• Salicylates directly stimulate the medullary respiratory center of the brainstem resulting in tachypnea, classically causing an early pure respiratory alkalosis (centrally mediated), followed by an increased anion gap metabolic acidosis with continued hyperventilation.
  • Salicylate-intoxicated patients have rapid respiratory rates and large tidal volumes (increased minute ventilations) that are difficult to maintain with a ventilator. If not maintained, acidemia worsens, and death may ensue.
  • Treatment principles include stabilizing the ABCs, limiting absorption, enhancing elimination, correcting electrolyte/metabolic abnormalities, and providing supportive care.
  • Alkalinize the urine early to trap the salicylate molecule in the ionized form in the urine and facilitate excretion by giving intravenous sodium bicarbonate boluses and a bicarbonate infusion at twice maintenance rate.
  • Replace potassium to maintain the potassium-hydrogen exchange in the renal tubules and to maintain urinary alkalinization.
  • Assess serial salicylate levels every 1-2 hours, along with serum glucose, potassium, bicarbonate, and creatinine levels until the salicylate levels are less than 30 mg/dL.
  • Hemodialysis is effective for salicylate removal and may be required continuously to remove tissue stores.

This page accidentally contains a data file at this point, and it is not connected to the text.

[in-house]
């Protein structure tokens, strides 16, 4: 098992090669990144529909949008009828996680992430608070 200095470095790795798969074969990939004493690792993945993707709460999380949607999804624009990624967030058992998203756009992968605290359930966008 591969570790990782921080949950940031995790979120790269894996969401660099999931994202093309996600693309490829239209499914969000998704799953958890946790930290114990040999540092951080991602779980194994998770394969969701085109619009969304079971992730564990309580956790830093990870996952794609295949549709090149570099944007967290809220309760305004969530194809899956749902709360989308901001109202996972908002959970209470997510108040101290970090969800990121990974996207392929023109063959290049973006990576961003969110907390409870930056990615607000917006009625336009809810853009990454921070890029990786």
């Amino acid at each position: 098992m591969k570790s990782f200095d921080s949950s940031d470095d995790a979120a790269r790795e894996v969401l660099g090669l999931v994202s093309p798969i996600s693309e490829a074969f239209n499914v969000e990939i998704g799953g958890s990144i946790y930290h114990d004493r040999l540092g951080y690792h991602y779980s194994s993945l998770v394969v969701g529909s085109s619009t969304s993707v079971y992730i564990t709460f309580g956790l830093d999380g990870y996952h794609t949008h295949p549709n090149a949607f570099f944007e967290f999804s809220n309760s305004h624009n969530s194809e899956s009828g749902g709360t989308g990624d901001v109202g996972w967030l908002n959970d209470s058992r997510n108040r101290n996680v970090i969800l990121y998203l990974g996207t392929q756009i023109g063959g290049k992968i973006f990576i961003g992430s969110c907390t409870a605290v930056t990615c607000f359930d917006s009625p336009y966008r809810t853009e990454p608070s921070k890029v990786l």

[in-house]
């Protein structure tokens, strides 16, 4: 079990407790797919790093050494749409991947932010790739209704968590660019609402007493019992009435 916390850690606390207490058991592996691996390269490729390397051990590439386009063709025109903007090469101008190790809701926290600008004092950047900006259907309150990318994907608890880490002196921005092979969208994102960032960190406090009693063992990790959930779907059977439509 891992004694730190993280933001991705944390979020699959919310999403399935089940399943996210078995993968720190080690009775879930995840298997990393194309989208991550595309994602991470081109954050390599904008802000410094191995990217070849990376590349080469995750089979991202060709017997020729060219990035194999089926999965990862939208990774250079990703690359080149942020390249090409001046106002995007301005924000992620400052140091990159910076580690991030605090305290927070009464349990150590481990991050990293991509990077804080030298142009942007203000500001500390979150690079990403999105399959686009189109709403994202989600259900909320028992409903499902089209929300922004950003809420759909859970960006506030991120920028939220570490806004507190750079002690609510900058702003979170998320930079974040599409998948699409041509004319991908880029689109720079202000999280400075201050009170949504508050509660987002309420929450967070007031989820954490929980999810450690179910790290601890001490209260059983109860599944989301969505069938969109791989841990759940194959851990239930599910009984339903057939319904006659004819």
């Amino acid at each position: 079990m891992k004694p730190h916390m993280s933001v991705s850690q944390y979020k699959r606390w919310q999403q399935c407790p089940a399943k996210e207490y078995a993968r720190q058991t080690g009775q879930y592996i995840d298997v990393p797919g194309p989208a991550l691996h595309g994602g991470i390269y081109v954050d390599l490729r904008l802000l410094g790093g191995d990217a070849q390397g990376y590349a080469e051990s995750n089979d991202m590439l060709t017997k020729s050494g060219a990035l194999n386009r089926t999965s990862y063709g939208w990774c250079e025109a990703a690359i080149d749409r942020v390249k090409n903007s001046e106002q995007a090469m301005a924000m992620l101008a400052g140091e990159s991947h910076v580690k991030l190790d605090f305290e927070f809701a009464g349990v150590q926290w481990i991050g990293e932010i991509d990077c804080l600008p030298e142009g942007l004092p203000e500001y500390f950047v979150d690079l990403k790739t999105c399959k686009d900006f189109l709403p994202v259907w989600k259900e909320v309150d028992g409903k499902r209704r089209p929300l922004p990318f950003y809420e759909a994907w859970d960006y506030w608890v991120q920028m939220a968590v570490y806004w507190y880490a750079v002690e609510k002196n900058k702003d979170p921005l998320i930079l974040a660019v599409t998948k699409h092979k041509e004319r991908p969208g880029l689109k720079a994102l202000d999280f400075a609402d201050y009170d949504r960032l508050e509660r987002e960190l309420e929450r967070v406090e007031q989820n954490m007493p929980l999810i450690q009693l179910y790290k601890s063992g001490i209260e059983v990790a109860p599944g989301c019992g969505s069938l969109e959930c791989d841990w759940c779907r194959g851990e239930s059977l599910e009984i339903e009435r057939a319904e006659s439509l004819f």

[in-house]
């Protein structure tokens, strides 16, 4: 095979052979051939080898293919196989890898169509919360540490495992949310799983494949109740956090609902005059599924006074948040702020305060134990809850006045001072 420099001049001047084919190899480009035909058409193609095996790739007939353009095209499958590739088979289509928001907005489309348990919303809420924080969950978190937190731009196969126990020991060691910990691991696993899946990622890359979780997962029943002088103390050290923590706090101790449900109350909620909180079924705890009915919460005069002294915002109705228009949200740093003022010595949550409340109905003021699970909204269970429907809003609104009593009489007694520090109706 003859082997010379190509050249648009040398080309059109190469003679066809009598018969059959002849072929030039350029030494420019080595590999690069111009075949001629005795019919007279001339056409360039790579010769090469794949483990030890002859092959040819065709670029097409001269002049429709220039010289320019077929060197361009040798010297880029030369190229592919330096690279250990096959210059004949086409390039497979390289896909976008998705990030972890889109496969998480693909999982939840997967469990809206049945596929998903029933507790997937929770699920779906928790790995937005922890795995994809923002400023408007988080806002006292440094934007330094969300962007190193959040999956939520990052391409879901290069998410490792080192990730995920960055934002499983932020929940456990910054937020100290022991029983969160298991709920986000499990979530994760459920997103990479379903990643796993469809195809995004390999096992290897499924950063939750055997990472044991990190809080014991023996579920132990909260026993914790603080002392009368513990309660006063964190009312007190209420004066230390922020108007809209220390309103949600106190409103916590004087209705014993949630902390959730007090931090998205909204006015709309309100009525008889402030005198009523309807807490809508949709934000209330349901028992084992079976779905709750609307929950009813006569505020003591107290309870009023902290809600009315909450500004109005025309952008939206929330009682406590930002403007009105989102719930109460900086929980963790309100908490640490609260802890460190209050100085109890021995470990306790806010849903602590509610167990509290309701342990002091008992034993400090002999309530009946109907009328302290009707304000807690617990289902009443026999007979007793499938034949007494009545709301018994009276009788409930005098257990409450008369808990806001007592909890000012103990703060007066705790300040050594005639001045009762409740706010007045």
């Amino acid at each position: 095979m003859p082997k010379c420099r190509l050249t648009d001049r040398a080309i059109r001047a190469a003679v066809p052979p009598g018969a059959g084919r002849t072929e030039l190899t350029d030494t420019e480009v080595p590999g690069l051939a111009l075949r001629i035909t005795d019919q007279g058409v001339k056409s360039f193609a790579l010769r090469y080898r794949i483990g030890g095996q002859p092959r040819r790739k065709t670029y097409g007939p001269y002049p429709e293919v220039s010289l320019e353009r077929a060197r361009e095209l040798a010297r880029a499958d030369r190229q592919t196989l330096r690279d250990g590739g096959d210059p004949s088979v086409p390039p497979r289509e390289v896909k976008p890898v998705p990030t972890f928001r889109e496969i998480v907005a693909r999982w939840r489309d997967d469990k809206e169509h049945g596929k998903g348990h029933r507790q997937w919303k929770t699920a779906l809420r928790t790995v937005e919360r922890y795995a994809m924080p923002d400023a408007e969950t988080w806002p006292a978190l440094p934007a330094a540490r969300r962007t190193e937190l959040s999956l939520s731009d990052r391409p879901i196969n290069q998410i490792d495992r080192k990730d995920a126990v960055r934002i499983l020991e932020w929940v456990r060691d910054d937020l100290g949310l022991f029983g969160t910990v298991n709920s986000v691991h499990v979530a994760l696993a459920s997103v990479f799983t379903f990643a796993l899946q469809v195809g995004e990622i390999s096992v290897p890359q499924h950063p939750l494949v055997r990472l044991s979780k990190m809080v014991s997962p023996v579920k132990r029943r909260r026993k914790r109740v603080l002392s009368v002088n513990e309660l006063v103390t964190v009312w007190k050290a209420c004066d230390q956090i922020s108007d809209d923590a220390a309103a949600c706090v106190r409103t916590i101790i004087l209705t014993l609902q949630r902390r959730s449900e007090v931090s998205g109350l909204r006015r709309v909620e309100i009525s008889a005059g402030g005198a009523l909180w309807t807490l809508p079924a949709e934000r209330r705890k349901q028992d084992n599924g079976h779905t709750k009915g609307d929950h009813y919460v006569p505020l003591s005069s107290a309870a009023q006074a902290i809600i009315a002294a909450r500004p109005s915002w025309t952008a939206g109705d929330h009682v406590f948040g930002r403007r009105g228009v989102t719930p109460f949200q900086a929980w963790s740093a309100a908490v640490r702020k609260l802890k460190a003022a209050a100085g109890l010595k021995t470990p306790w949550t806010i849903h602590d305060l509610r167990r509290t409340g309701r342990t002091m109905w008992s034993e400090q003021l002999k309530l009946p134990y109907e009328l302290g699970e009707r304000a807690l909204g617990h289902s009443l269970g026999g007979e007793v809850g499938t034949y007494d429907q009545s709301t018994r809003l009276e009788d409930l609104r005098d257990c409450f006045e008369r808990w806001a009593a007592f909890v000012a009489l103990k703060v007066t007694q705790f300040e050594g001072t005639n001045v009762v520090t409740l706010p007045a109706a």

R2 Case Follow-up with Dr. Randolph

Young male with a PMHx of DMI who presents to OSH in DKA with chest pain, with concern for pericarditis on EKG in addition to his DKA initially. Another EKG shows an anterior/lateral MI and has 99% LAD, developed florid heart failure (EF 10% with LV dilation), Impella placed and pt transferred for eval for LVAD. LVAD placed and A1C found to be 13. 


  • L sided, positional CP
  • EKG Changes: Percarditis (convex J point, distribution of ST elevations, no hyperacute T waves, less QT prolongation) 
    • Stage 1: ST elevations, PR depression
    • Stage 2 (first week): ST elevations normalize
    • Stage 3: T wave inversions
    • Stage 4: Chronic pericarditis
  • High risk for admission:
    • Fever and leukocytosis
    • Cardiac tamponade
    • Large pericardial effuse
    • Immunosuppressed state
    • Therapy with vit K
    • Acute trauma
    • Failure to respond to therapy
    • Elevated troponin

Type 1 Diabetics

  • Complications:
    • Hyperglycemia, DKA
    • Hypoglycemia
    • Growth issues
    • Kidney failure
  • Cardiac complications:
    • Known higher mortality than DMII
      • Mortality of 35% at 40 yo compared to 4% in normal population 
    • Women 8x more likely to have cardiac disease, Men x4
    • Decreased SV, Contractility, Stroke volumes
    • Increased Total cholesterol, lipids
    • Roughly correlated with A1C
      • High risk: >12%
      • Moderate risk: >9.7%
      • Mild risk: >7%
    • CONFIRM Study:
      • 28% had >50% stenosis asymptomatically on CT scan
      • 70% had coronary abnormality

Pediatric Pain Management with Dr. Spigner

Topical Anesthesia:

  • LET (lidocaine, epinephrine, tetracaine)
    • Best for face and scalp 
    • Caution w/ mucous membranes